Some types of chemotherapy may cause a sore mouth or mouth sores. Mouth sores may hurt and make eating an unpleasant experience.
To prevent sores in your mouth, take these actions:
Brush your teeth after meals and before bedtime. Floss every day if this is part of your normal routine and with your doctor's permission.
Keep your mouth and lips clean and moist.
Use sugar-free candies or gums to increase moisture in your mouth.
To ease the pain if you get sores in your mouth, take these actions:
Avoid alcohol and mouthwashes containing alcohol because they may irritate the sores.
Avoid hot, rough, or spicy foods because they may irritate the sores.
Suck on ice chips.
Eat foods that are refrigerated, soft, and smooth.
Avoid tobacco because it may irritate the sores. Smoking can also make you more susceptible to sores.
If your sores don’t improve, ask your doctor about topical mouth medications.
Take over-the-counter pain medication, such as Tylenol (acetaminophen), if necessary. Ask your doctor first.)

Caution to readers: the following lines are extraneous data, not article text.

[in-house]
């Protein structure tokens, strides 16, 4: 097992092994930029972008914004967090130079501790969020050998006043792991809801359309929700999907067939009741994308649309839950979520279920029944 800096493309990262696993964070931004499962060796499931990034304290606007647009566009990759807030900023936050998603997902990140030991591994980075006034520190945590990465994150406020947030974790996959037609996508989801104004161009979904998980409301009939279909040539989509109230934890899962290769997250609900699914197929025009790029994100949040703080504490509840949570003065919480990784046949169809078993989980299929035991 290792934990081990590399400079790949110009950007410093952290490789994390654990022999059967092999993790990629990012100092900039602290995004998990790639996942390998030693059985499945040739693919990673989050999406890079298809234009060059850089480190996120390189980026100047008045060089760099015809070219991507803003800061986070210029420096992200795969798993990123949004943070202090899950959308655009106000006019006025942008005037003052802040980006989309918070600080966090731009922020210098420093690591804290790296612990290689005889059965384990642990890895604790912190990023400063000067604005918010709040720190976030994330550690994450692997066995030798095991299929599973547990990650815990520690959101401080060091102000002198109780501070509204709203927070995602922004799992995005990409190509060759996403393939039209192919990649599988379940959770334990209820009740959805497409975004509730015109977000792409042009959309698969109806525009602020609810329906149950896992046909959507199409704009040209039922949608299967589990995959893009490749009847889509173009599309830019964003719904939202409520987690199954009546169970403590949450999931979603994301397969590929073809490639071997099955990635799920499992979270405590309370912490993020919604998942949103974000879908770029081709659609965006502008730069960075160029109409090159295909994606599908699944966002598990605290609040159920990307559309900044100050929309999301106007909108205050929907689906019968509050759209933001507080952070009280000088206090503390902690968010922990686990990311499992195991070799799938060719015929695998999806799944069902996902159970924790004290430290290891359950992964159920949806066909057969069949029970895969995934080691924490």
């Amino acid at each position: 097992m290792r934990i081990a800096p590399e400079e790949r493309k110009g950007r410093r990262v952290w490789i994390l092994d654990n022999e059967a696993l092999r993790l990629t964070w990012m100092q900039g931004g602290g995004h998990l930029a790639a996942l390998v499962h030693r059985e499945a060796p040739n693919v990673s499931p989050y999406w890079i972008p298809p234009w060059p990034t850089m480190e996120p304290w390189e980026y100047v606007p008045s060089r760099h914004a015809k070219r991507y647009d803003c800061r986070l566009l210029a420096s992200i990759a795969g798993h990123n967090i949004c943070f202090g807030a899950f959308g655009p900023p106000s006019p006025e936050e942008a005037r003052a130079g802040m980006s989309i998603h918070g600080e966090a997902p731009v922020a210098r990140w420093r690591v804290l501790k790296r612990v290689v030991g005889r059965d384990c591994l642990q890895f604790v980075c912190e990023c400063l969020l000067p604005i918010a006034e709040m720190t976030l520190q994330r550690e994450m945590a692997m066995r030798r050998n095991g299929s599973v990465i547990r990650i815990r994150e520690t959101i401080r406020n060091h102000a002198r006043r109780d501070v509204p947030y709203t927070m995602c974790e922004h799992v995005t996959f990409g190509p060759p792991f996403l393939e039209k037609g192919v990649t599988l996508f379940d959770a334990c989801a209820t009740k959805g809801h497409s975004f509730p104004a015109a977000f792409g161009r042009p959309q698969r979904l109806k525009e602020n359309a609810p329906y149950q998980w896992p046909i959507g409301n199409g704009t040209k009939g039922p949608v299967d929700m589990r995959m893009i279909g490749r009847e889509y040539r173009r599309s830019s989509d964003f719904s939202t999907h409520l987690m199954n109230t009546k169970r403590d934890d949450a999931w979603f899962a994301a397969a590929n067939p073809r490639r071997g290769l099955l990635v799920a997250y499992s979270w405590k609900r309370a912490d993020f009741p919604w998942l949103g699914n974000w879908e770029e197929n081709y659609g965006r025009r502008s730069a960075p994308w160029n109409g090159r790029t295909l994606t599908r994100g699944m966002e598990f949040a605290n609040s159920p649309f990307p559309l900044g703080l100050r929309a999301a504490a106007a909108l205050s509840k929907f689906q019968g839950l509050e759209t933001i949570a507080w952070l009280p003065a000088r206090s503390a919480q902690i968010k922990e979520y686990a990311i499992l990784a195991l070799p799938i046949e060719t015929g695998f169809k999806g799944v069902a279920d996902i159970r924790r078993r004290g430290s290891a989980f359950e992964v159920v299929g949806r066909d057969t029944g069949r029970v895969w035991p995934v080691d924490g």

Call your doctor or nurse if your temperature reaches 100.5 degrees Fahrenheit or higher.
Nausea or vomiting can occur with chemotherapy or radiation treatment for cancer. It may range from barely noticeable to severe. These are the different types of nausea:
Acute-onset nausea and vomiting. This occurs within a few minutes to several hours after chemotherapy. The worst episodes tend to be five or six hours after treatment. The symptoms end within the first 24 hours after treatment.
Anticipatory nausea and vomiting. This is learned from previous experiences with vomiting. As you prepare for the next dose of chemotherapy, you may anticipate that nausea and vomiting will occur like it did before, which triggers the actual reflex.
Breakthrough vomiting. This occurs despite treatment to prevent it. It requires added treatment.
Delayed-onset vomiting. This develops more than 24 hours after treatment.
Refractory vomiting. This occurs after one or more chemotherapy treatments. Essentially, you’re no longer responding to antinausea treatments.
To prevent nausea, most of which can be prevented, take these actions: